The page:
Encased in Carbonite
Today’s Words of Wisdom:
“The loneliest moment in someone’s life is when they are watching their whole world fall apart, and all they can do is stare blankly.”
– F. Scott Fitzgerald, The Great Gatsby
The Foda’s take: The only thing I disagree with here is that it sounds like you will only have one moment like this that will stand out from all the rest. But it seems to be part of the human experience to know this moment many, many times. The smart ones use it not as a negative, but as a marker to show how far you’ve come, and how far you’ll go.
Let me paint a picture for you. It’s the end of Star Wars V: The Empire Strikes Back. Han Solo is led to the isolation chamber, tired and beaten, resigned to his fate. He is slowly lowered into the cavern, white smoke billowing out around him. Leia leans forward and blurts out: I love you! Han gives her a half smile and replies simply: I know. Valves spin, mechanisms whir, and he is frozen, encased in a golden block of carbonite.
Okay, let’s talk about this for a minute. First off, how hard would it have been for him to say three words instead of two? I mean, really- I love you— I know. Seriously???!!!! (Although it did make for a super cute novelty mug I gave my husband Mandalf for Christmas.) But that’s not the point. The point is that just because Han happened to be friends with Luke Skywalker, he was trapped in a metal cube for months. And this led me to reflect on how isolating it can be to feel trapped in a body or a life that just won’t give.
All people feel lonely; that’s nothing new. But isolation is different. Isolation is something that feels like it happens to you- a separation between you and the rest of the world. When you have a chronic illness or personal trauma, it often feels like the world goes on without you, while you’re stuck, much like Han, in a block of cement. It makes us feel ostracized, different, like the wasabi shmushed to the side of every sushi platter, just hoping to be added into the mix. (Mmmm Sushi. Yum.)
It’s no surprise why humans who live with this kind of isolation have such a hard time with it. In prison, solitary confinement is considered cruel and unusual- the worst punishment we can devise for the living- existence without human contact. And yet people with chronic illness spend so much of their time chained to their house this way… and they did nothing wrong. Infuriating, no? We all just want our Princess Leia to come and rescue us; push a few buttons and let the carbonite casing melt away. But often, try as we might, wish as we do, no one is going to save us- and we will reconcile ourselves to finding worth and wisdom in being forced onto the road less traveled.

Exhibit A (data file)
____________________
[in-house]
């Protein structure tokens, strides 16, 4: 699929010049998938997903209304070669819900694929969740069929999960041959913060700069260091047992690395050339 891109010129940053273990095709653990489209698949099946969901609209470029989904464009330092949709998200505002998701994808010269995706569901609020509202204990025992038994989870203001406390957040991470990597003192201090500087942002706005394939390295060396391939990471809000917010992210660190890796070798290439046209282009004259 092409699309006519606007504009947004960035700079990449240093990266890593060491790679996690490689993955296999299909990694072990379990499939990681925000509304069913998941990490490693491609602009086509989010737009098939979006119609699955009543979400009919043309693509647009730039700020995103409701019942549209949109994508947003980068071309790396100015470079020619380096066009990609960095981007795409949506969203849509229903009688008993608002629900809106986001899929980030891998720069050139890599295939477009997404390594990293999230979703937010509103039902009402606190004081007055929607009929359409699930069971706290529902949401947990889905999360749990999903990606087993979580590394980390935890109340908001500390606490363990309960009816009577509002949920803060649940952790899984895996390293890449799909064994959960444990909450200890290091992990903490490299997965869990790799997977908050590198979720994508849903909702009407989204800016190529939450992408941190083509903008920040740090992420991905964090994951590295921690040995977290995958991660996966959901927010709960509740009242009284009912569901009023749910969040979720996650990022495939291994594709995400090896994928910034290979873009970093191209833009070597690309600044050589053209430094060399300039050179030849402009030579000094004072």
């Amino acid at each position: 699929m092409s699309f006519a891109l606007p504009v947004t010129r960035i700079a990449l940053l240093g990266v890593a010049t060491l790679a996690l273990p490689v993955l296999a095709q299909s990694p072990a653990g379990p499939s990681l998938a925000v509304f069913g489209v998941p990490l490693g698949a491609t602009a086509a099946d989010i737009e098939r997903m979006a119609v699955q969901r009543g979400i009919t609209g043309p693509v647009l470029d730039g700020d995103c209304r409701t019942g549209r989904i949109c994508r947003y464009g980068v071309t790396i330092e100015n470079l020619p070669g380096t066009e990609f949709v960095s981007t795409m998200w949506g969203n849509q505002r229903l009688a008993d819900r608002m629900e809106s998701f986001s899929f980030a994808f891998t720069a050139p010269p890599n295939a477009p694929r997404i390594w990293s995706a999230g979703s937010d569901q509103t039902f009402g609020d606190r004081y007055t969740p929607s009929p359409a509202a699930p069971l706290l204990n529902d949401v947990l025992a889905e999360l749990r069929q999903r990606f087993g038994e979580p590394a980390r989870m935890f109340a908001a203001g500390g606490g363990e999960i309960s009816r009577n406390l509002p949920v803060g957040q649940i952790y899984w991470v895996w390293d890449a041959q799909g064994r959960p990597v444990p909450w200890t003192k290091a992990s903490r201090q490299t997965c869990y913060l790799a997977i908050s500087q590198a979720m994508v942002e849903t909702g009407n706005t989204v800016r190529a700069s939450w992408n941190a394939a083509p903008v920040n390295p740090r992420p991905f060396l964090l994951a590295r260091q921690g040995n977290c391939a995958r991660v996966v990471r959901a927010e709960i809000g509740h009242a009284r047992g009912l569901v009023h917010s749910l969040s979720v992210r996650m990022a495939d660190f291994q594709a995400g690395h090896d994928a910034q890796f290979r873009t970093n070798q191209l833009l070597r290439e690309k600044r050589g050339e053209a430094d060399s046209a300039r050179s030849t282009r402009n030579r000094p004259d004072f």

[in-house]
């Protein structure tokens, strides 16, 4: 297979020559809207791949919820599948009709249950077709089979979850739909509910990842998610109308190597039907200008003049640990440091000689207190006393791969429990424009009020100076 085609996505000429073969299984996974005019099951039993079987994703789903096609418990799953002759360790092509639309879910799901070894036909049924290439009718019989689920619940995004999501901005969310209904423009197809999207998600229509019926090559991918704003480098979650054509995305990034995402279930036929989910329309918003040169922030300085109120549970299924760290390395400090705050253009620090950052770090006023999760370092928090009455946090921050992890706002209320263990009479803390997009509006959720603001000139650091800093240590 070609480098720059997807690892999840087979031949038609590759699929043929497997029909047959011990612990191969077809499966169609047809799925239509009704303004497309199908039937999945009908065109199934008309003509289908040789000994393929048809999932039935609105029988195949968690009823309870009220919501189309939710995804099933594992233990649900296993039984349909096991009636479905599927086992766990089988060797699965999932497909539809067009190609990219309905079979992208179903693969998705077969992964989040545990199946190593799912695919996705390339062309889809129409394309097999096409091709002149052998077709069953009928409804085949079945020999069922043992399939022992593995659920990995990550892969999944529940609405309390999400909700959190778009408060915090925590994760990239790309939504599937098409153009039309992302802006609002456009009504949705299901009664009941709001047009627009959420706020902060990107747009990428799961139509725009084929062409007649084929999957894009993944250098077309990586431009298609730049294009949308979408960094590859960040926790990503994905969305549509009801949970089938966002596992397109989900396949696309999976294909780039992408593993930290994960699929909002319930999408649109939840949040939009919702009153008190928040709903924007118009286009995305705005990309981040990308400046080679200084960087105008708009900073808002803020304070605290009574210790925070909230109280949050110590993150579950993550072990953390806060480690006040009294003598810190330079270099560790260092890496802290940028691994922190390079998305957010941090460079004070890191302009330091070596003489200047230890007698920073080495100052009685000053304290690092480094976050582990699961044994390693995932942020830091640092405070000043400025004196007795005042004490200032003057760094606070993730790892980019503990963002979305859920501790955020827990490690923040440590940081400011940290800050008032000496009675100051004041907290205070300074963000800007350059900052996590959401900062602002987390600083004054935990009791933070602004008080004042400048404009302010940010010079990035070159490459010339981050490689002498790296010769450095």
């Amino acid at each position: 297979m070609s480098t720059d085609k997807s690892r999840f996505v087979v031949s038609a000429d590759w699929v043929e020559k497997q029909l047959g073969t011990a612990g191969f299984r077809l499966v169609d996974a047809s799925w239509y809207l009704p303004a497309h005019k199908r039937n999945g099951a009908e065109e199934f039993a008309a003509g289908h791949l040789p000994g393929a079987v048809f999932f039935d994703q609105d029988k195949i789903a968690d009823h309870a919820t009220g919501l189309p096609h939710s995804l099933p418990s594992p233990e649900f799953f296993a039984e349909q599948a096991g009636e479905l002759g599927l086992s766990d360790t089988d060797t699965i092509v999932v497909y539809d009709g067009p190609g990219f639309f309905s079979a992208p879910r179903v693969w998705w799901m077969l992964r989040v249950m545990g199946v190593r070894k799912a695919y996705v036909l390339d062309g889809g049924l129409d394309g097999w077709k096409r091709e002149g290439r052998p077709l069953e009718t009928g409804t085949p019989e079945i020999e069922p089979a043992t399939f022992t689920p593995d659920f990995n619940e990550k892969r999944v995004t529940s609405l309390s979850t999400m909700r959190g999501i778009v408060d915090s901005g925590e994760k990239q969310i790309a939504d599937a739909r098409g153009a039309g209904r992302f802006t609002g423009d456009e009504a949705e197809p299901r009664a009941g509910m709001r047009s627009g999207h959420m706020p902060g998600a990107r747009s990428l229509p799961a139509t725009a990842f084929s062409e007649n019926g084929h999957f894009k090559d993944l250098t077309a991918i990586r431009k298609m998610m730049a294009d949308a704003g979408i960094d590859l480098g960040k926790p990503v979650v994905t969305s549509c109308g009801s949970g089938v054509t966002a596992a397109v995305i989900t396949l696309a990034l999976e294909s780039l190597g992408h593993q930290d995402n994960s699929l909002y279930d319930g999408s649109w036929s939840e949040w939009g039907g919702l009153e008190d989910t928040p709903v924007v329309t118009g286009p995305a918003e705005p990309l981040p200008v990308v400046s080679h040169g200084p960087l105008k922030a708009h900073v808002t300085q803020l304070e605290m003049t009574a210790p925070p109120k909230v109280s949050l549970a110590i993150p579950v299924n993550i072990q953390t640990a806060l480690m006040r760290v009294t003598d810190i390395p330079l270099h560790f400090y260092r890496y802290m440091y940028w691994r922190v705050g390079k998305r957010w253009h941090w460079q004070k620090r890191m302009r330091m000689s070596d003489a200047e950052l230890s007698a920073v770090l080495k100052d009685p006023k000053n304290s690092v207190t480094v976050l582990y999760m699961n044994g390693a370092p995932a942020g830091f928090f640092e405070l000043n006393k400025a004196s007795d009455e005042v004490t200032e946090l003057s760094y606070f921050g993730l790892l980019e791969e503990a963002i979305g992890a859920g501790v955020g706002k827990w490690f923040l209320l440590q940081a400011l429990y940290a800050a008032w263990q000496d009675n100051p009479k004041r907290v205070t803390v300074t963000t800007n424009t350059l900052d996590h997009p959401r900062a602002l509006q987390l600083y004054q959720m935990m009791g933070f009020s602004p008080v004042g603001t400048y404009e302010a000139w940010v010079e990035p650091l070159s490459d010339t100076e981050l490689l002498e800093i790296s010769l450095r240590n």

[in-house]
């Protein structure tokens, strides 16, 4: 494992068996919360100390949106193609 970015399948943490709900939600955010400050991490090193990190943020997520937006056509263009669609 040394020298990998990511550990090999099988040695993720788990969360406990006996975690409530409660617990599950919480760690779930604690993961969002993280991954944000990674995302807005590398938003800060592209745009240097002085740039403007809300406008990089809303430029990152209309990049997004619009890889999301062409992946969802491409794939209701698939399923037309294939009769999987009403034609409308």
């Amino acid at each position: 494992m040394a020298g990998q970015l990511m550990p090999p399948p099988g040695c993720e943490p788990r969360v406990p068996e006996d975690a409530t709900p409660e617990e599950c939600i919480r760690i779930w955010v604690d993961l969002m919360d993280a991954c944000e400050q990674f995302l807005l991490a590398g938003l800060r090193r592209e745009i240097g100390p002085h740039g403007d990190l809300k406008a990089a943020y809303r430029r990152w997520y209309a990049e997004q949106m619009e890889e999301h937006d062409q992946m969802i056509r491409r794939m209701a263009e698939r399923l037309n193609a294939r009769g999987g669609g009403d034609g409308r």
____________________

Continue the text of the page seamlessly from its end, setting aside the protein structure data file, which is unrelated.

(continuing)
So where’s my silver lining in all this? I’d like to say that I’ve found a way to make this kind of isolation from the world less painful- that I’m no longer bothered by the fact that the world moves on while I can’t- but that’s not true. I have, however, found ways to feel like I’m contributing to the world, even when I can’t leave my couch. I’ve learned how to create a website. I’ve written, I’ve created, I’ve taught myself calligraphy, I’ve learned how to make jewelry. I’ve named all my plants. (Don’t judge me there. I will sic my snake plant on you. Whose name, by the way, is Daisy.)
But I think the most important thing about being put into proverbial carbonite is that it’s given me the rare opportunity to sit and think and decide what is truly important. I like to think that when this time in my life has passed, I will be strong, and fearless, and wise beyond my young years, because I will have survived true trials and tribulations.
So although I would love for Princess Leia to come and rescue me too… I’m just going to have to do it myself.
Just so long as I’m not actually big eared, wrinkly, and green by then.
In closing, since we started with a F. Scott Fitzgerald quote from Gatsby, I will leave you with the same. As my father Dobiwan is so fond of saying:
“No matter- tomorrow we will run faster, stretch out our arms farther… And then one fine morning-— So we beat on, boats against the current, borne back ceaselessly into the past.”
Here’s to your one fine morning.